By G. Michael Dobbsnews@thereminder.com
SPRINGFIELD – Springfield Police are looking for public support for their annual effort to salute fallen officers.
Last year, members of the Springfield Police Department decided to honor fallen officers Kevin Ambrose of Springfield and Jose Torres of Westfield by undertaking a memorial bike ride from Springfield to Boston.
The ride generated $85,000 in contributions, which the Springfield officers turned over on May 7 to the Massachusetts Law Enforcement Memorial. The officers also announced they would ride again on Sept. 20 to honor Officer Sean Collier of the Massachusetts Institute of Technology.
Springfield Police Sgt. John Delaney, one of the Ride to Remember’s organizers, said some of the fund’s would be used this year to support Christina’s House in Springfield, a “Christ-centered ministry developed to meet the needs of women and their children who are homeless or at risk of homelessness,” according to the ministry’s website.
Last year, 220 police officers, firefighters and emergency medical technicians participated in the ride, Delaney said, and this year more than 300 riders are expected.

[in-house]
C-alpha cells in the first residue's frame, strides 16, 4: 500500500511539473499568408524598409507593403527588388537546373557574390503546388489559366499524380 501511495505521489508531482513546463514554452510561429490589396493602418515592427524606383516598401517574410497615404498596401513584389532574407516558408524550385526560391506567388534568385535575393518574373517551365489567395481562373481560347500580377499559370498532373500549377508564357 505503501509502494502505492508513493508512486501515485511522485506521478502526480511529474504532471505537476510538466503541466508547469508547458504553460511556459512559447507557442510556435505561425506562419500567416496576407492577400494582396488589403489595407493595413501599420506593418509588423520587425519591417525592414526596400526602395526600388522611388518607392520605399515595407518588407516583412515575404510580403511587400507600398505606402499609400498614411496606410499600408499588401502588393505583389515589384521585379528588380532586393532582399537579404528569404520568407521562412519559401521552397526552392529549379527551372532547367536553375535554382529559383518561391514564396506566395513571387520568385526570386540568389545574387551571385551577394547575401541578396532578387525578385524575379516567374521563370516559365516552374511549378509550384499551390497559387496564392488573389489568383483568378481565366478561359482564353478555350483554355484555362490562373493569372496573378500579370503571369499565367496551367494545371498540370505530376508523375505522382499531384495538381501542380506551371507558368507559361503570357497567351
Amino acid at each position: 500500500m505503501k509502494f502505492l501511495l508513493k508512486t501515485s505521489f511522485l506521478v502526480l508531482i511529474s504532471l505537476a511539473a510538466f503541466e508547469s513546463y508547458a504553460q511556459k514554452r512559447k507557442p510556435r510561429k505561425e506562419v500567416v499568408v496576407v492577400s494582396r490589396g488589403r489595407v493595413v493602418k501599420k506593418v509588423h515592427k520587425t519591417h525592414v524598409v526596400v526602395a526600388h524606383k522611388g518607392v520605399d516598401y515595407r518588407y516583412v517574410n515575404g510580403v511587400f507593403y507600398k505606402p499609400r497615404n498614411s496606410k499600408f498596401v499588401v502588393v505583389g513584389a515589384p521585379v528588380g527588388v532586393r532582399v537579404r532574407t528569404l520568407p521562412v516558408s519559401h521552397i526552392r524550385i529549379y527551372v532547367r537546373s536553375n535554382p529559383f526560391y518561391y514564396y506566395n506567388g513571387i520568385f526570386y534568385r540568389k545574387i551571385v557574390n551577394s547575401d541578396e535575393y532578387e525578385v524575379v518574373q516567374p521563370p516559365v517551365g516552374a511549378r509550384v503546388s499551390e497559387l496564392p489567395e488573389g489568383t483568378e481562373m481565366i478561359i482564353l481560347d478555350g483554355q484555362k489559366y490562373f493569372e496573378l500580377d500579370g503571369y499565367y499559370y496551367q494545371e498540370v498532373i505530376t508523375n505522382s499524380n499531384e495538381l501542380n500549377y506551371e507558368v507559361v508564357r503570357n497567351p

Delaney said that he, Officer Edward Van Zandt, Officer Michael Goggin and Capt. Cheryl Claprood developed the idea of the ride. He said the 106-mile ride was “one of the best days of our lives.”
Delaney added, “It put Springfield on the map. But more importantly it put the Law Enforcement Memorial on the map.”
The Massachusetts Law Enforcement Memorial Foundation is a non-profit organization started in 1995 to build and maintain a memorial for Massachusetts law enforcement officers who have been killed in the line of duty. The memorial is near the State House.
This year’s goal is to raise $100,000 and the organizers are looking for sponsors as well as contributions from the public. Supporters have included Peter Pan Buslines, Smith & Wesson, Big Y World Class Markets, Competitive Edge and Garvey Communications.
Retired Police Chief Edward Merrick Jr., who is the executive director of The Massachusetts Law Enforcement Memorial Foundation, said that he was a bit skeptical about the ride.
“It sounded like a suicide mission,” he joked.
He added he had “ordered 60 ambulances at the State House, but we didn’t need many of them.”
There are more than 350 names currently on the memorial, Merrick said, of officers who have “made the ultimate sacrifice.”
Delaney said that people or businesses interested in made a contribution or learning more about the Ride to Remember can contact him either at 265-8255 or at firstname.lastname@example.org